The thing to do in Luxembourg is to walk around and explore. The old city is delightfully charming with nice shops, street terraces and lovely old buildings.
For example start off at the Place 'd Armes.
This square was built as excercise space for the Guards Regiment that were housed here from 1685.
This duchess reigned from 1919 to 1964 and was one of the best loved and admired leaders of the country. She stands, surrounded by government buildings and the Our Lady cathedral. The memorial has inscribed 'Mir hun lech gaër' which means: we love you. It is a tribute from the Luxemburger people to the Grand Duchess.
It is also a name of a kind of rose. She was one of the famous members of Grand Ducal family. She was born in 1896 and remained the leader of Luxembourg from 1919 to 1964, when she stepped down in the favour of her son Jean. She died in 1985.
I rather liked this statue...elegant lines for (presumably) an elegant woman.
Grand Duchess Charlotte (1896-1985) became Head of State in Luxembourg in 1919, when her older sister abdicated (there was a referendum and almost 78% of Luxembourg citizens voted to retain the Grand Ducal monarchy). She remained Head of State through the Second World War...which she spent in exile in London..until she abdicated in 1964, so her son (Prince Jean) could take over. She's buried in the cathedral, in the ducal crypt.
The statue is by a French sculptor, one Jean Cardot and erected in Place de Clairfontaine in 1990, near both the cathedral and the Hotel de Ville.
Worth a look....
The Place de la Constitution sits atop the Petrusse Casemates above the Petrusse River Valley providing spectacular panoramic views. At the heart of the square itself is the Gella Fra (Golden Lady) Memorial pictured here, which is a monument to the Luxembourgers who died in World War I.
The monument is literally a golden lady perched on top of a stone obelisk. It was torn down by the Nazis in 1940, but was fully restored to its original appearance in 1984 and today represents the resilience and freedom of the people of Luxembourg.
I've found out what the Hammelsmarsch is...it's an annual parade of male sheep led by their herders wearing traditional work shirts, leading citizens to the annual Schueberfouer Autumn fairs. Nowadays there is also a band, who play a tune called 'Hämmelsmarsch" (by Michel Lentz).
This rather fun statue, by Luxembourg sculptor Wil Lofi, is a bronze. It shows a man with a tuba, a man with an accordion and man with a drum, two children under an umbrella...and several sheep.
I thought it was lovely, even though it was not functioning as a fountain when I visited (turned off for winter).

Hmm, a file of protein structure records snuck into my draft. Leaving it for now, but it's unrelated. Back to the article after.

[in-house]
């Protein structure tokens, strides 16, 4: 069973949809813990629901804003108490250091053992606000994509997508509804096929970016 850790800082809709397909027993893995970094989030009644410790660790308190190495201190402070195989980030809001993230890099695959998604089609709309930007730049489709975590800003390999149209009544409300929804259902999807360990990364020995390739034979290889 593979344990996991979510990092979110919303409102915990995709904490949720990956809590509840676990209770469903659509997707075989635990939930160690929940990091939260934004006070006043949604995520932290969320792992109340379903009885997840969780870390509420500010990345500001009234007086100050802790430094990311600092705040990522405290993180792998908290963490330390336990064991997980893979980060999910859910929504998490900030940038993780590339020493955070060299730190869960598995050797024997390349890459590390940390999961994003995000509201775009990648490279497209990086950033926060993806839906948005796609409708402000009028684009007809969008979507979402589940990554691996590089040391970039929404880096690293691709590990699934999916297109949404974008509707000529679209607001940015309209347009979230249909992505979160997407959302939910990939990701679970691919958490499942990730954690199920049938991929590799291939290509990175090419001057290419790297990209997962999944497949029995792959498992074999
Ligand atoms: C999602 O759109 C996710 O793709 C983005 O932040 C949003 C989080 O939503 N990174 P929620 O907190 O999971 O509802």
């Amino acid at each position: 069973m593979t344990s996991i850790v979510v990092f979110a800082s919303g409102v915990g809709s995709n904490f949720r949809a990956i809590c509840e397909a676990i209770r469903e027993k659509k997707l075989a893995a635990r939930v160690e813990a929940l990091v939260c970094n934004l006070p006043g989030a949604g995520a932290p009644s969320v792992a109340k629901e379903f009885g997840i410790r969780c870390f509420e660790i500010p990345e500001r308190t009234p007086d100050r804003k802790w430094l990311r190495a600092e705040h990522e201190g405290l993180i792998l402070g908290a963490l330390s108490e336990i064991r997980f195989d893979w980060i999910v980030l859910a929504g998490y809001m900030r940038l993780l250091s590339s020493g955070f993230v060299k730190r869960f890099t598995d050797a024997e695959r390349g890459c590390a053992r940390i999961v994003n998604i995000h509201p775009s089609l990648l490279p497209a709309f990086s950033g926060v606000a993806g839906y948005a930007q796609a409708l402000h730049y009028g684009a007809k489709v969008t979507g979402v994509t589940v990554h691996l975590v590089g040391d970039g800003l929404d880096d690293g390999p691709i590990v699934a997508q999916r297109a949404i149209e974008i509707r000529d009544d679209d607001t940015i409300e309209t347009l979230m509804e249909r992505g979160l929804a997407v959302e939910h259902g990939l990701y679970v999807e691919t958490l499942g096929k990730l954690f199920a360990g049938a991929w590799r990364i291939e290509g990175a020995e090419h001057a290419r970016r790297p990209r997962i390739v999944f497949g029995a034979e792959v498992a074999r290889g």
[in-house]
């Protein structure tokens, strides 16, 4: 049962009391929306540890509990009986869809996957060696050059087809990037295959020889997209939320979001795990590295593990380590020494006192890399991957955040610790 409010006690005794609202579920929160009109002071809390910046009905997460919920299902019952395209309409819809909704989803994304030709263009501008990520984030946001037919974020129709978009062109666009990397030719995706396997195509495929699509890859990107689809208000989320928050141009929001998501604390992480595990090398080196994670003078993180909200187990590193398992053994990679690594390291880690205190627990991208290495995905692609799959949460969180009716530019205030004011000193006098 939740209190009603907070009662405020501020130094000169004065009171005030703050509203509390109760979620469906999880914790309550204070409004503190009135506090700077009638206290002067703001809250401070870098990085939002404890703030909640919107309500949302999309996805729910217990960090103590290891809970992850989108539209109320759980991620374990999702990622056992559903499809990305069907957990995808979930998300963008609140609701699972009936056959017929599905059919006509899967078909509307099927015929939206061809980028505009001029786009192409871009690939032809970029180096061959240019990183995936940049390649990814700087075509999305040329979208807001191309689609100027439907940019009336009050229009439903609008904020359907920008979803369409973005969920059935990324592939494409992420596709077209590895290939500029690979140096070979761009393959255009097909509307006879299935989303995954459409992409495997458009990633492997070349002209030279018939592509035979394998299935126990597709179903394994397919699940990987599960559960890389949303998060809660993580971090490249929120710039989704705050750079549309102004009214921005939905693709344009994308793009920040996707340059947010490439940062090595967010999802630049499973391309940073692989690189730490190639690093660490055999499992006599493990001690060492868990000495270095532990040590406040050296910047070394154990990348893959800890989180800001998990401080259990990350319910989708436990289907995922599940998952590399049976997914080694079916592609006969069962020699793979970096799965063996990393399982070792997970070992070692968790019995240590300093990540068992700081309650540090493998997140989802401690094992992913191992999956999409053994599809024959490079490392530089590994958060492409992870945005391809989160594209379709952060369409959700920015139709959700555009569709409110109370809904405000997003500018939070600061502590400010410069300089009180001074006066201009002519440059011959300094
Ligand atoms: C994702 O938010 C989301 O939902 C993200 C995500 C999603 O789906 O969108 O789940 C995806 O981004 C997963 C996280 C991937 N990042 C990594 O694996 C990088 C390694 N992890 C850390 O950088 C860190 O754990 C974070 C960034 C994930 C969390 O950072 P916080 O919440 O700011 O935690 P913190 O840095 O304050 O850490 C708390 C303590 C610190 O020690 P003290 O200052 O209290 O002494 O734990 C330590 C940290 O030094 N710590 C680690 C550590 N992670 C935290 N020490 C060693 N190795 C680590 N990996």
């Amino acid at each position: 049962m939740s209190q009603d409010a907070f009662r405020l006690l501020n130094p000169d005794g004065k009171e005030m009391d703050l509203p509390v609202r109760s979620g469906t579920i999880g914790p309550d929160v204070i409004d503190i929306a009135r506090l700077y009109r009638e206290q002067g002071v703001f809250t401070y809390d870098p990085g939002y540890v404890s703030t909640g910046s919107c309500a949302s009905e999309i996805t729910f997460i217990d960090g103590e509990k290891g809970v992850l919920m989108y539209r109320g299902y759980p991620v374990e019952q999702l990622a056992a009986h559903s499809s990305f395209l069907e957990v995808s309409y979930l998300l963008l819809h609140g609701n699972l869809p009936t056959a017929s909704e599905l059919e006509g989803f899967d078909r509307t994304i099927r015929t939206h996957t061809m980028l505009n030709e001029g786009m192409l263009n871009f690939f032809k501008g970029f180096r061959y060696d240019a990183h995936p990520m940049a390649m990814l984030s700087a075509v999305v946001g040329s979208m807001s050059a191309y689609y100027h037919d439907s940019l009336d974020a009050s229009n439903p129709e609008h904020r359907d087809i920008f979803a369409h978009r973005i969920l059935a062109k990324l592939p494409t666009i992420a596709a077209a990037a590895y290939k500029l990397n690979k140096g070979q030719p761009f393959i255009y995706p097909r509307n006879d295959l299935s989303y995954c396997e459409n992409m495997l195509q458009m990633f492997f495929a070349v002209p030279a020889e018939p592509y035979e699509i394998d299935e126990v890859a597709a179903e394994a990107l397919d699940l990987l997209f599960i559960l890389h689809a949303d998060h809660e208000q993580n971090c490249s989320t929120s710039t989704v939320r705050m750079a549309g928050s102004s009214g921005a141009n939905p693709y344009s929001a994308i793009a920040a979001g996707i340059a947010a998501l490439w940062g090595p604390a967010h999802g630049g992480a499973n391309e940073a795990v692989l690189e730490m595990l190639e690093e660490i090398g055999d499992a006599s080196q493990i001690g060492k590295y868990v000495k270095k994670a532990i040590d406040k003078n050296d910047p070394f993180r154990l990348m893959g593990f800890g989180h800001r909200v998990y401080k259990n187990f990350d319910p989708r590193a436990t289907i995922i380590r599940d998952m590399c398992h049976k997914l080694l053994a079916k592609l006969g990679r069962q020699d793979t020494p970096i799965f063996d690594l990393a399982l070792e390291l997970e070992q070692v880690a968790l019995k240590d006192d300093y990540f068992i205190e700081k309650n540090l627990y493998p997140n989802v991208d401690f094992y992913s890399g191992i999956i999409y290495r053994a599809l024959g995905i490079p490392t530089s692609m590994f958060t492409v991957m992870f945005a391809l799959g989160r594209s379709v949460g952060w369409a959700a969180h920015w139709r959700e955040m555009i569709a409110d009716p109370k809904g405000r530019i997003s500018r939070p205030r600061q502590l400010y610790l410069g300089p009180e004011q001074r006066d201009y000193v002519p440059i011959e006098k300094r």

You'll find it at the eastern end of Grande Rue.
Michele Rodange was a Luxembourg writer and poet, born in Waldbillig, whose most famous work is 'Renert the Fox' (1872).
I rather liked this memorial fountain in his name...especially the fox on the top. There's a bronze portrait plaque as well as a useful 'eau potable' (drinking water) sign.
I bet most visitors to Luxembourg city walk don't even notice it, but you'll find the fountain on the cathedral side of Place Guillaume ll.
On this tile is written down the story of the visits of Goethe, who had a very little room on the 3rd floor with only one small window looking down at a small court yard and in front of the window a blind wall. As Goethe said, the little piece of heaven he could see, was more then enough for him to be happy with the peace and quiet of his room.
This is a memorial dedicated to fallen troops from World War I. You will notice that there seem to be far more monuments for WWI than WWII. It's as if they really believed that WWI was the "war to end all wars", and by the end of WWII, they knew better (too bad).
The American Cemetery in Luxembourg is a beautiful site, and an important location for Americans. Not only is it the final resting place for thousands of brave American heroes, it is also the burial site of General George Patton, one of the US's top generals of WW II.
Like the General he was, Patton's grave site allows him to stand in front of his army of fallen heroes. Patton is buried at the Luxembourg American Cemetery, between the chapel and his army. This site is certainly worth a visit if you are in Luxembourg. Not only did Patton contribute greatly to the invasions of Africa, Sicily, and mainland Italy, he was instrumental in the Allies drive across Europe. Always asking for more supplies so he could attack, he was constantly kept in check by Eisenhower and other Allied commanders. Patton was a key figure in the Battle of the Bulge and the invasion of Germany. He died in an automobile crash in Luxembourg after the end of the war and was buried here, with his soldiers.
The statue of Grand Duchess Charlotte on Clairefontaine Square was designed by the Parisian sculptor Jean Cardot. On 29th April 1990, the 2.75-metre high bronze statue was officially inaugurated in the presence of the Grand-Ducal family. Grand Duchess Charlotte (1896-1985), who was very popular with the Luxembourgers, ruled from 1919 to 1964.